Looking at swimwear through the ages at Manor House Museum

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Fancy going swimming in a woolly jumper?

Once upon a time knitted swimwear was all the rage, and there is a chance to see just how different the garments, our historic counterparts posed by the pool in were.

An exhibition at Kettering Borough’s Manor House Museum, which runs until Saturday, is showing a range of swimwear through the ages.

“The first swimwear represented the fashions at the seaside and centred around the promenade, so it was very plush and everyone wanted to be seen in their best,” said Eleanor Baumber, museum officer at Kettering Museum and Art Gallery.

“From there we go into the bathing costumes, which were very much about covering up.

“They used to have bathing machines that they could change in and then they would be carried right out into the sea so that they wouldn’t be seen.

“These suits were often more like a dresses. We have a replica women’s bathing costume, in the nautical ‘sailor style’, from around 1900.

“This style was popularised by Queen Victoria when she dressed her children in ‘sailor suits’.

“Navy blue or black clothing with white trims, became all the rage for seaside fashion.

“This woman’s bathing suit would have been worn with a pair of long shorts underneath, for both bathing and swimming.”

It wasn’t until the 1920s that bathing suits started to morph into what we are more familiar with now, says Eleanor.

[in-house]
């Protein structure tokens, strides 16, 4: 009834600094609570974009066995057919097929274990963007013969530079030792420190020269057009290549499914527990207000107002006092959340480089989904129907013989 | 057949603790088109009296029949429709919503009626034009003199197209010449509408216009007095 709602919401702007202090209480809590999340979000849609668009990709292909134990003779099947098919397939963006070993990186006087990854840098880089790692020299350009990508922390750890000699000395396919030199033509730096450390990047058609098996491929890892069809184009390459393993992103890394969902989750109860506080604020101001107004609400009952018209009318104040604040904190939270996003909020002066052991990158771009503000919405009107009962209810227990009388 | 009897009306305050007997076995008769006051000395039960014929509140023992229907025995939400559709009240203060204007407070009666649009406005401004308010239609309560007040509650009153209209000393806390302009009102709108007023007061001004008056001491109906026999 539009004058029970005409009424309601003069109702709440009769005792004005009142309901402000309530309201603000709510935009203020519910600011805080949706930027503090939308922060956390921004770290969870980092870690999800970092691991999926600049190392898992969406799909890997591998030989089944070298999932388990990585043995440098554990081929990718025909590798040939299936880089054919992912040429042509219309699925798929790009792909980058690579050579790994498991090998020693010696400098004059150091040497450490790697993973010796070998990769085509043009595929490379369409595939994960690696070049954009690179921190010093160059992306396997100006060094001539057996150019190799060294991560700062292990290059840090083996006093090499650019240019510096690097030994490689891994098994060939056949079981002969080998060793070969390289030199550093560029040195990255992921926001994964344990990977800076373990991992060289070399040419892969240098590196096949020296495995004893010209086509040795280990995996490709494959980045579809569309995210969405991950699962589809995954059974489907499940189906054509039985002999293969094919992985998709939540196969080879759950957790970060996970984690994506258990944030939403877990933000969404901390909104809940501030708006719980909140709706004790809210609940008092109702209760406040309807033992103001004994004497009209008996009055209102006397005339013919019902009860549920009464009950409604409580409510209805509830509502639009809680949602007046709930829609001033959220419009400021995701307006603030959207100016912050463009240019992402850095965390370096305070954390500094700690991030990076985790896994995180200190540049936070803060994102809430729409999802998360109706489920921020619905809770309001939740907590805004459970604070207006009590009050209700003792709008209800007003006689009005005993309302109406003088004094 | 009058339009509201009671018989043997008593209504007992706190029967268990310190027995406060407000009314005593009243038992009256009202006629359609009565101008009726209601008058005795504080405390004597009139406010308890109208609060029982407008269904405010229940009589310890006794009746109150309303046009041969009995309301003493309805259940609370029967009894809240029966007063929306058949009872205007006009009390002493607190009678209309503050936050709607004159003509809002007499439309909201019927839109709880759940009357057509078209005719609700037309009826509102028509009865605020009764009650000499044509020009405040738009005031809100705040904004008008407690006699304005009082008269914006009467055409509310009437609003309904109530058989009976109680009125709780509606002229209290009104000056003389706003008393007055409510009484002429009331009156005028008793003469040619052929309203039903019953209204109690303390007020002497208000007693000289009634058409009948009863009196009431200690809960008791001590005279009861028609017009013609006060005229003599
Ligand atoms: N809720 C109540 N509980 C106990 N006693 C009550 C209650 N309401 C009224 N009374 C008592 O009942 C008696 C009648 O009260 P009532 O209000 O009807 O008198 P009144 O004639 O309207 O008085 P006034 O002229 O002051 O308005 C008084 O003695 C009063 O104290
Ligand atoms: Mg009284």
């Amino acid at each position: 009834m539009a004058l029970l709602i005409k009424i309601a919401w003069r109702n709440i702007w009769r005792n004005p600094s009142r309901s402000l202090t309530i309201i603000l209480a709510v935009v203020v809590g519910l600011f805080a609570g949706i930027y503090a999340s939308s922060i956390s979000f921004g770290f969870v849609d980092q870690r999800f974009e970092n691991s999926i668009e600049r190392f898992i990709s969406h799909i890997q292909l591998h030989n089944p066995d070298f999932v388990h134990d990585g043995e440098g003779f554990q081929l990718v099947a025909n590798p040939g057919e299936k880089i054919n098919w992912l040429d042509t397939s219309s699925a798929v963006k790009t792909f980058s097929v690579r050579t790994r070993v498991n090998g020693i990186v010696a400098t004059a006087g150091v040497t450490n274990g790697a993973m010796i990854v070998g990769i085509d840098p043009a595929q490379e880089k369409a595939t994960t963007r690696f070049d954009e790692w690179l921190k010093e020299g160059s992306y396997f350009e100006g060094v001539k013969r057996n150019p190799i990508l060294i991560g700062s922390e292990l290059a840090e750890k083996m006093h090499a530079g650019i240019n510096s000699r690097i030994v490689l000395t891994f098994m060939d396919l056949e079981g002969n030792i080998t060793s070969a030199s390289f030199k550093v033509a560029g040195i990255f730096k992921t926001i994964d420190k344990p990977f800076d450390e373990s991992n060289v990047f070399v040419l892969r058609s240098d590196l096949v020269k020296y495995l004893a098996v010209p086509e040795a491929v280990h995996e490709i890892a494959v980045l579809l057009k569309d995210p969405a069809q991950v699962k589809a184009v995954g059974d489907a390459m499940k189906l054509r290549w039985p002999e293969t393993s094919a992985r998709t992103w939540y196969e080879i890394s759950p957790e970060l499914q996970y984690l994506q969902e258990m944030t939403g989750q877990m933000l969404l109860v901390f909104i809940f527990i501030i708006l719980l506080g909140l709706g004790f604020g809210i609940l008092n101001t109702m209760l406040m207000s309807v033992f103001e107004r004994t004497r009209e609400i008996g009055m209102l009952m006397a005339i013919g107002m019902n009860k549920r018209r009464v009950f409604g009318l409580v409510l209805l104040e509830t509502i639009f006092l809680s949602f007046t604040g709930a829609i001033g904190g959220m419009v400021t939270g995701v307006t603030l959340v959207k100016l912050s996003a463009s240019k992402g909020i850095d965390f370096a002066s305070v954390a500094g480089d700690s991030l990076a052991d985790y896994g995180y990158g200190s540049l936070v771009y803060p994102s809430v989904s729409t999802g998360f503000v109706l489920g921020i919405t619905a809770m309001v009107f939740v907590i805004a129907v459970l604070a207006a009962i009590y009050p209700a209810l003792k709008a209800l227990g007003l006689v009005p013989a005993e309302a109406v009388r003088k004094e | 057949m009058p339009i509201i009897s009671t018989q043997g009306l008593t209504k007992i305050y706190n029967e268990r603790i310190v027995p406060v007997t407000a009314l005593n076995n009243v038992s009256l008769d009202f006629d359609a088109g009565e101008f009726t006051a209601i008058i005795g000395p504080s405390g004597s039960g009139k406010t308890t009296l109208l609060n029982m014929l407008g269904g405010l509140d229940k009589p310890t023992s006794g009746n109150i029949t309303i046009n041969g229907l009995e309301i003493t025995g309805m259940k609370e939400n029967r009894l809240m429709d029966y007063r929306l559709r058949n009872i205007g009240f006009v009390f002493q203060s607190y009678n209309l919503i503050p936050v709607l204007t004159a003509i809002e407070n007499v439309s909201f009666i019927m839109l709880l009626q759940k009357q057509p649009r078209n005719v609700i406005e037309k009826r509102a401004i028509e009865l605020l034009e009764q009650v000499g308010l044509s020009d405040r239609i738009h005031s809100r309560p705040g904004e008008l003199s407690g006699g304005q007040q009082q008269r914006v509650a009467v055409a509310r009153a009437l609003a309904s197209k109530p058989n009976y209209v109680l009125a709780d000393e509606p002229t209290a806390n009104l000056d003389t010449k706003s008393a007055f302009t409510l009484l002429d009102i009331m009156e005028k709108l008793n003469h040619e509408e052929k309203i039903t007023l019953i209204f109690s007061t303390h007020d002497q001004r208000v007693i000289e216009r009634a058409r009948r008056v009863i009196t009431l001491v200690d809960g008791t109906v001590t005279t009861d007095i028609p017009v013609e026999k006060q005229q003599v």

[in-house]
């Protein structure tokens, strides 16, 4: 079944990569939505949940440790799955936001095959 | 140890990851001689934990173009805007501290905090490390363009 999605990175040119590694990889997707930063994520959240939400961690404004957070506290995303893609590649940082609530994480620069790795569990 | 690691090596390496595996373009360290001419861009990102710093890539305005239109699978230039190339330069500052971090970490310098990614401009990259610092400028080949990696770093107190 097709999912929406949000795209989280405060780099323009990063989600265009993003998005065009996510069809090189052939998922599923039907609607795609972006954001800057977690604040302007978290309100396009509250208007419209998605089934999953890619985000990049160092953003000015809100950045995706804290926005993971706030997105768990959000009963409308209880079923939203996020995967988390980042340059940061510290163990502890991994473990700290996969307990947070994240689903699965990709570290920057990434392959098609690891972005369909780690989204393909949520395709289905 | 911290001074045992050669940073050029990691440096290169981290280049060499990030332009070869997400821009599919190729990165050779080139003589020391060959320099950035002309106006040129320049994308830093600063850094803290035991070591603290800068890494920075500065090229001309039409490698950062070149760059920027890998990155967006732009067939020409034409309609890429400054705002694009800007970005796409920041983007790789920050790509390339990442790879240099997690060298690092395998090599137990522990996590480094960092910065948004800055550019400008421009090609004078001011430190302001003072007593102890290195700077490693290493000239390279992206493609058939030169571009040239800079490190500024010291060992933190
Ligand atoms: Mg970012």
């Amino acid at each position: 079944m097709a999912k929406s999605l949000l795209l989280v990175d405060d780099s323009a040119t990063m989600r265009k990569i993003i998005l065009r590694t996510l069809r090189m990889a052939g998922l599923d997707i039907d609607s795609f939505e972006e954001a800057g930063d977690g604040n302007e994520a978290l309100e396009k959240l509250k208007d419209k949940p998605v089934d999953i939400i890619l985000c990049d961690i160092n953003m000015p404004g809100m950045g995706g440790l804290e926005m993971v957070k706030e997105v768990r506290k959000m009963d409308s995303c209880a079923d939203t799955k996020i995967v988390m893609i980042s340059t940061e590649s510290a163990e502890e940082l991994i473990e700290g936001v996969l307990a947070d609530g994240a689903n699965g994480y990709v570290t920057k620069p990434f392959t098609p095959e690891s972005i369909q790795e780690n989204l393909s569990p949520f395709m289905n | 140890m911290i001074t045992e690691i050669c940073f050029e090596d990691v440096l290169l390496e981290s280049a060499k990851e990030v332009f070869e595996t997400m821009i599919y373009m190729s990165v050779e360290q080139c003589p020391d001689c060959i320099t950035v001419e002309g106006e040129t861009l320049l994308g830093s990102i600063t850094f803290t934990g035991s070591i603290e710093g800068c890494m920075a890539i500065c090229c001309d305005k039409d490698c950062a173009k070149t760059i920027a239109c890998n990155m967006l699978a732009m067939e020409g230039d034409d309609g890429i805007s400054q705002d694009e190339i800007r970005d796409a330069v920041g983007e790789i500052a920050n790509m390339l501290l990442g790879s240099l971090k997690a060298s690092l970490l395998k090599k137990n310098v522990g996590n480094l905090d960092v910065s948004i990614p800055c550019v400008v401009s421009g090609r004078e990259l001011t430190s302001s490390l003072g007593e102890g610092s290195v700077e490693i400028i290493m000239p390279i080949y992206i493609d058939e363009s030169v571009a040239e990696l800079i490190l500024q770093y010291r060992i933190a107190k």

“I think a lot of the more revealing outfits came with a fashion for taking a tan.

“It came from Coco Channel from the 1920s on. She sunbathed on the French Riviera, and whereas before a tan was seen as a working class thing, which only the workers had, from then on it became something fashionable.

“The size of the swimsuit steadily decreased and then most modern style of the two-piece came in the 1960s.

“One of the most colourful pieces we have in the exhibition is a 1960s two-piece, which is one of the most colourful things I have ever seen.

“We also have knitted swim pants and tops and some knitting patterns, which were really popular in the 20th century.

“Wool was not very practical for swimming. These would have been very heavy and not easy to swim in, but knitting them would have been a cheaper way to get one and home-made swimwear was very popular for a while.”

For more information on the museum opening times visit www.